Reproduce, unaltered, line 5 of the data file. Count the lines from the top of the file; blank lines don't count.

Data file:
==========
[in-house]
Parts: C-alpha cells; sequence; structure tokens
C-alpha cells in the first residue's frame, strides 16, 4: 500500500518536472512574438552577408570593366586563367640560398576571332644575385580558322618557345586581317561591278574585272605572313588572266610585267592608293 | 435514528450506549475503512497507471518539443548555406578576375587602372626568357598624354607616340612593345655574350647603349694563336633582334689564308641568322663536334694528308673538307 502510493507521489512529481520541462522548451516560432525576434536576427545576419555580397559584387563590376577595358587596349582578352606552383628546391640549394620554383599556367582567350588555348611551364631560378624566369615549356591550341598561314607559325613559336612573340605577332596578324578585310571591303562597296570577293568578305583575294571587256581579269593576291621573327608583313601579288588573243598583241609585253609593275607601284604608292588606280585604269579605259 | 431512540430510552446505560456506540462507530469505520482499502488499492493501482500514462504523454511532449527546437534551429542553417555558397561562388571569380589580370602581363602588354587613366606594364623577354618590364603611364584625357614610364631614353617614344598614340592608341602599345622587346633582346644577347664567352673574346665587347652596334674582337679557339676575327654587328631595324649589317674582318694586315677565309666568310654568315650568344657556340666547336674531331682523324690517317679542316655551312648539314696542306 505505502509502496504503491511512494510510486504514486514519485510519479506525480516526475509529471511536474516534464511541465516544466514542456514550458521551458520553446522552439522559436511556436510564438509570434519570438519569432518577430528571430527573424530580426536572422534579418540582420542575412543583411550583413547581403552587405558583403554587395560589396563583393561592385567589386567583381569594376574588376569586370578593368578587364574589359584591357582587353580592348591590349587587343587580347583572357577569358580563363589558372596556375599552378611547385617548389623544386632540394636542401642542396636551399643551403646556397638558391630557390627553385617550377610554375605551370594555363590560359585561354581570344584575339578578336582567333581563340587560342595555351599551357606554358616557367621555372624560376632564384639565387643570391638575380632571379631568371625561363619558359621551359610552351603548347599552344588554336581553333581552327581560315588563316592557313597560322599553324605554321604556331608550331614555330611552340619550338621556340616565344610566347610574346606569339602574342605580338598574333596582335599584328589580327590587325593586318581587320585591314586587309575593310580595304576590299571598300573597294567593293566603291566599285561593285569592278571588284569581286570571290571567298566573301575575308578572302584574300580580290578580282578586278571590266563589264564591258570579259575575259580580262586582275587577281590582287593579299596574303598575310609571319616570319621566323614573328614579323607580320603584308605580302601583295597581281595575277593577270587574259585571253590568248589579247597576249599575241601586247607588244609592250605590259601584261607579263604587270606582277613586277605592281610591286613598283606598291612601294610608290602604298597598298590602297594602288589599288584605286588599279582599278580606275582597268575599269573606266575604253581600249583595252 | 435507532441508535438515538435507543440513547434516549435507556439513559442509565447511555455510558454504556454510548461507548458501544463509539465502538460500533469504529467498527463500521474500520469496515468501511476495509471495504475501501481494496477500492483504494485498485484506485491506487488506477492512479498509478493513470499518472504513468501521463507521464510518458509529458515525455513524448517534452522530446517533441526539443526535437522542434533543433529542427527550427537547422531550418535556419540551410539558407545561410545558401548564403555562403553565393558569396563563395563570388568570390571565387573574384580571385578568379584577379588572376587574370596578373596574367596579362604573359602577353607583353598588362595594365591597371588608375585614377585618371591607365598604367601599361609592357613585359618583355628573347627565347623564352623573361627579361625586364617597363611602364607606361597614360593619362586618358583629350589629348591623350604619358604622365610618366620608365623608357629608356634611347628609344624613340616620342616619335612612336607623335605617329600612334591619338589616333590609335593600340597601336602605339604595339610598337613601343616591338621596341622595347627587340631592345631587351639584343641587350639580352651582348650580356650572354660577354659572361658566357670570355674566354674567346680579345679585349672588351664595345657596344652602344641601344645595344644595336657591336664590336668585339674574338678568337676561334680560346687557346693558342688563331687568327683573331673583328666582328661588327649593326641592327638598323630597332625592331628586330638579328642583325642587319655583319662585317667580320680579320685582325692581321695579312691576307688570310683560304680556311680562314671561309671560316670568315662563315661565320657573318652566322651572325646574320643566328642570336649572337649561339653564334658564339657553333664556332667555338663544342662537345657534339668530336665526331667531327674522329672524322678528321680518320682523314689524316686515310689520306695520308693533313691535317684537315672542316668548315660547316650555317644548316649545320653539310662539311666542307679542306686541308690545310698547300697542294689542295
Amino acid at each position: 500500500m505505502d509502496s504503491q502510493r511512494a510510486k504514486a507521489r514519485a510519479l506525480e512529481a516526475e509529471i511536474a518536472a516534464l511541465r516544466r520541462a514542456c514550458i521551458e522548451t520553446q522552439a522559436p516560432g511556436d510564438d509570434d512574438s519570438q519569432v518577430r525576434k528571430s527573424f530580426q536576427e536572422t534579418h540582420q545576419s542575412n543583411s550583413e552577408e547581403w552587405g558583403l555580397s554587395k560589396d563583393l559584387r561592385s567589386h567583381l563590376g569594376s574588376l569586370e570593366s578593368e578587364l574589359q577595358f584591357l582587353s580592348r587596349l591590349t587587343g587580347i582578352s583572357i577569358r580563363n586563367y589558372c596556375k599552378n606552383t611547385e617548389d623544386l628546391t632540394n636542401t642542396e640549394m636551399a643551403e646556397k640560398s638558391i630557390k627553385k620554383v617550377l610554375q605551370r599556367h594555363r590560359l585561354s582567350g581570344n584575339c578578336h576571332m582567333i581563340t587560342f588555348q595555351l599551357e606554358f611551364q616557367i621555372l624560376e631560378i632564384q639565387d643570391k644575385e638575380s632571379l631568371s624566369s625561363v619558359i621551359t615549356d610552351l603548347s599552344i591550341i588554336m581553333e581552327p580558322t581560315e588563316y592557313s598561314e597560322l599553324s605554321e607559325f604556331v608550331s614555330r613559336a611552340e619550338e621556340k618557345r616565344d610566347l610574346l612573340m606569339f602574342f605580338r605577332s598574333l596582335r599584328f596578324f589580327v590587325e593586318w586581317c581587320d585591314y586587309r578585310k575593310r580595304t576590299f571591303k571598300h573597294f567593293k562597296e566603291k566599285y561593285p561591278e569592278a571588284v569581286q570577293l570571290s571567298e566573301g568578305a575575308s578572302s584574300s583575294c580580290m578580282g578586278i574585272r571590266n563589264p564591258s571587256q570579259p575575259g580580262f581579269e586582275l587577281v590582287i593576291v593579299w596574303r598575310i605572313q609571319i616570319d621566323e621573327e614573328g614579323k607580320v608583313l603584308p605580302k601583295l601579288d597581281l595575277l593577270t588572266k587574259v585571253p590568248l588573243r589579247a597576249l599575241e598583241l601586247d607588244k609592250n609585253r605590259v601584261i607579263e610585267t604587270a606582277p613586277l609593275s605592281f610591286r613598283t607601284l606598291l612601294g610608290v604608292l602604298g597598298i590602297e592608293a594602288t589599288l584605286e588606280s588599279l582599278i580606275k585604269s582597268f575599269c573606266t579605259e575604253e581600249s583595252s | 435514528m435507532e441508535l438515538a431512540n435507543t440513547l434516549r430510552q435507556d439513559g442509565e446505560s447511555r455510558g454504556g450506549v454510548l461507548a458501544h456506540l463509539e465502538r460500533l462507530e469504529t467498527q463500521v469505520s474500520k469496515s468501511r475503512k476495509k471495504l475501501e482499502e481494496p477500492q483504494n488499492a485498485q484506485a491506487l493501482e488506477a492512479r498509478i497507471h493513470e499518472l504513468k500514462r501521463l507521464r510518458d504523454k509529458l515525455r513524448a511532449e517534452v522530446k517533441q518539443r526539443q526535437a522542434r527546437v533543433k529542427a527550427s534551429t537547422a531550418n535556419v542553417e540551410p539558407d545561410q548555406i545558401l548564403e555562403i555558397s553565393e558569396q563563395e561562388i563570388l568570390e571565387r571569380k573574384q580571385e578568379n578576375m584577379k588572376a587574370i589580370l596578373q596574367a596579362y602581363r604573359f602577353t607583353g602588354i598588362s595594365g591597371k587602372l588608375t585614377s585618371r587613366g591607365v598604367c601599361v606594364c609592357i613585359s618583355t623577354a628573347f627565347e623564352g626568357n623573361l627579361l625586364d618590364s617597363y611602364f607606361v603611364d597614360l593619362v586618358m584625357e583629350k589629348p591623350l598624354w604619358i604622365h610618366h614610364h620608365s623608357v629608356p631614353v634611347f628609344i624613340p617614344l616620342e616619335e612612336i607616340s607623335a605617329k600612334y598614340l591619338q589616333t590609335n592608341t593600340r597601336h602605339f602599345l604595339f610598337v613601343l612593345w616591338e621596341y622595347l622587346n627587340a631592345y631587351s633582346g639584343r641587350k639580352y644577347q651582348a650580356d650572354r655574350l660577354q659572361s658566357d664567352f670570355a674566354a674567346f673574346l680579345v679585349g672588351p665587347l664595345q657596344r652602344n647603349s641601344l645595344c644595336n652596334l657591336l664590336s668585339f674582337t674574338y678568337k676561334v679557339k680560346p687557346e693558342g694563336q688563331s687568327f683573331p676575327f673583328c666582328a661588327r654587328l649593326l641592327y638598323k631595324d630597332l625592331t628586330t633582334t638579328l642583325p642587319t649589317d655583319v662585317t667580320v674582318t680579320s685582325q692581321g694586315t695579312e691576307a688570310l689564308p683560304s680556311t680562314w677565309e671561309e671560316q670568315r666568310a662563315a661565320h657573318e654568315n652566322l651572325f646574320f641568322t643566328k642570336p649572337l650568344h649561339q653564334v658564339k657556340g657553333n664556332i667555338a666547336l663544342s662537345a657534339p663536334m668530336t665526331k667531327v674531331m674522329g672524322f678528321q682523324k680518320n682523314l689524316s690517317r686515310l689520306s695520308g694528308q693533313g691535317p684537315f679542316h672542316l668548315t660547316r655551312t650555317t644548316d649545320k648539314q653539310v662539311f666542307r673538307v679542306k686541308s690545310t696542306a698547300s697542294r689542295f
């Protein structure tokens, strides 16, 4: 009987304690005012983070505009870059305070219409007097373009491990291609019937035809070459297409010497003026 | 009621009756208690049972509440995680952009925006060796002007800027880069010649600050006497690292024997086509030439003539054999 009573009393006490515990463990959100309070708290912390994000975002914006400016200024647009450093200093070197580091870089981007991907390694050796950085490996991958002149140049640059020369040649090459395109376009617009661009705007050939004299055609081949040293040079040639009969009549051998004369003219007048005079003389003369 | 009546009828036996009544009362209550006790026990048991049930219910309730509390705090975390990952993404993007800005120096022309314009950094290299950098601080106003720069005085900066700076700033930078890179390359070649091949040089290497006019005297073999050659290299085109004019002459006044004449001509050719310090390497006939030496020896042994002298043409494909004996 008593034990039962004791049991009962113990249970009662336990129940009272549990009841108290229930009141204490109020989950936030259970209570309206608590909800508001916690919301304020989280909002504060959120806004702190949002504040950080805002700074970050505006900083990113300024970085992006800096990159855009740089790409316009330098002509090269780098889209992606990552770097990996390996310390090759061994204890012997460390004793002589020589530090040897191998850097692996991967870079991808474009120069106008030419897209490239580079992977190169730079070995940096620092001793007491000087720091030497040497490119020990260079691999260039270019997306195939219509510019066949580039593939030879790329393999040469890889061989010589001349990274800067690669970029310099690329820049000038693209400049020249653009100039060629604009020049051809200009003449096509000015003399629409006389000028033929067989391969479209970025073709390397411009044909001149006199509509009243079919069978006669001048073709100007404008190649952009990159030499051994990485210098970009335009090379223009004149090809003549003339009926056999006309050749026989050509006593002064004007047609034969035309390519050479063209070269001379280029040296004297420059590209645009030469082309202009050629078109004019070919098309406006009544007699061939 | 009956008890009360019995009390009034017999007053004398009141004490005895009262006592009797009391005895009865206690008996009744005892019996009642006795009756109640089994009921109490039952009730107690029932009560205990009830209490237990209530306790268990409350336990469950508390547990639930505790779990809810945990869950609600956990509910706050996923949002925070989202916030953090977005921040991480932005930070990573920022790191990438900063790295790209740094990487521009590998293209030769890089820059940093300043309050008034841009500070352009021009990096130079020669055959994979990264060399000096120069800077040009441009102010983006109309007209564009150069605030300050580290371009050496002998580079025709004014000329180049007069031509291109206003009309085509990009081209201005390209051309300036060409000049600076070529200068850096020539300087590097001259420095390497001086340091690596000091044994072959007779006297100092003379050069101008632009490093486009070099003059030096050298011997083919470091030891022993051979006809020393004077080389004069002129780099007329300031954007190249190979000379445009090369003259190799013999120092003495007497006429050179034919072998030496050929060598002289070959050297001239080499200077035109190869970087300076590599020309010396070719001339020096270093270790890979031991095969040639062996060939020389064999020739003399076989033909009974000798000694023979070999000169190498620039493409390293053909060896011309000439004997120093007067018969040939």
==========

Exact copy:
């Protein structure tokens, strides 16, 4: 009987304690005012983070505009870059305070219409007097373009491990291609019937035809070459297409010497003026 | 009621009756208690049972509440995680952009925006060796002007800027880069010649600050006497690292024997086509030439003539054999 009573009393006490515990463990959100309070708290912390994000975002914006400016200024647009450093200093070197580091870089981007991907390694050796950085490996991958002149140049640059020369040649090459395109376009617009661009705007050939004299055609081949040293040079040639009969009549051998004369003219007048005079003389003369 | 009546009828036996009544009362209550006790026990048991049930219910309730509390705090975390990952993404993007800005120096022309314009950094290299950098601080106003720069005085900066700076700033930078890179390359070649091949040089290497006019005297073999050659290299085109004019002459006044004449001509050719310090390497006939030496020896042994002298043409494909004996 008593034990039962004791049991009962113990249970009662336990129940009272549990009841108290229930009141204490109020989950936030259970209570309206608590909800508001916690919301304020989280909002504060959120806004702190949002504040950080805002700074970050505006900083990113300024970085992006800096990159855009740089790409316009330098002509090269780098889209992606990552770097990996390996310390090759061994204890012997460390004793002589020589530090040897191998850097692996991967870079991808474009120069106008030419897209490239580079992977190169730079070995940096620092001793007491000087720091030497040497490119020990260079691999260039270019997306195939219509510019066949580039593939030879790329393999040469890889061989010589001349990274800067690669970029310099690329820049000038693209400049020249653009100039060629604009020049051809200009003449096509000015003399629409006389000028033929067989391969479209970025073709390397411009044909001149006199509509009243079919069978006669001048073709100007404008190649952009990159030499051994990485210098970009335009090379223009004149090809003549003339009926056999006309050749026989050509006593002064004007047609034969035309390519050479063209070269001379280029040296004297420059590209645009030469082309202009050629078109004019070919098309406006009544007699061939 | 009956008890009360019995009390009034017999007053004398009141004490005895009262006592009797009391005895009865206690008996009744005892019996009642006795009756109640089994009921109490039952009730107690029932009560205990009830209490237990209530306790268990409350336990469950508390547990639930505790779990809810945990869950609600956990509910706050996923949002925070989202916030953090977005921040991480932005930070990573920022790191990438900063790295790209740094990487521009590998293209030769890089820059940093300043309050008034841009500070352009021009990096130079020669055959994979990264060399000096120069800077040009441009102010983006109309007209564009150069605030300050580290371009050496002998580079025709004014000329180049007069031509291109206003009309085509990009081209201005390209051309300036060409000049600076070529200068850096020539300087590097001259420095390497001086340091690596000091044994072959007779006297100092003379050069101008632009490093486009070099003059030096050298011997083919470091030891022993051979006809020393004077080389004069002129780099007329300031954007190249190979000379445009090369003259190799013999120092003495007497006429050179034919072998030496050929060598002289070959050297001239080499200077035109190869970087300076590599020309010396070719001339020096270093270790890979031991095969040639062996060939020389064999020739003399076989033909009974000798000694023979070999000169190498620039493409390293053909060896011309000439004997120093007067018969040939």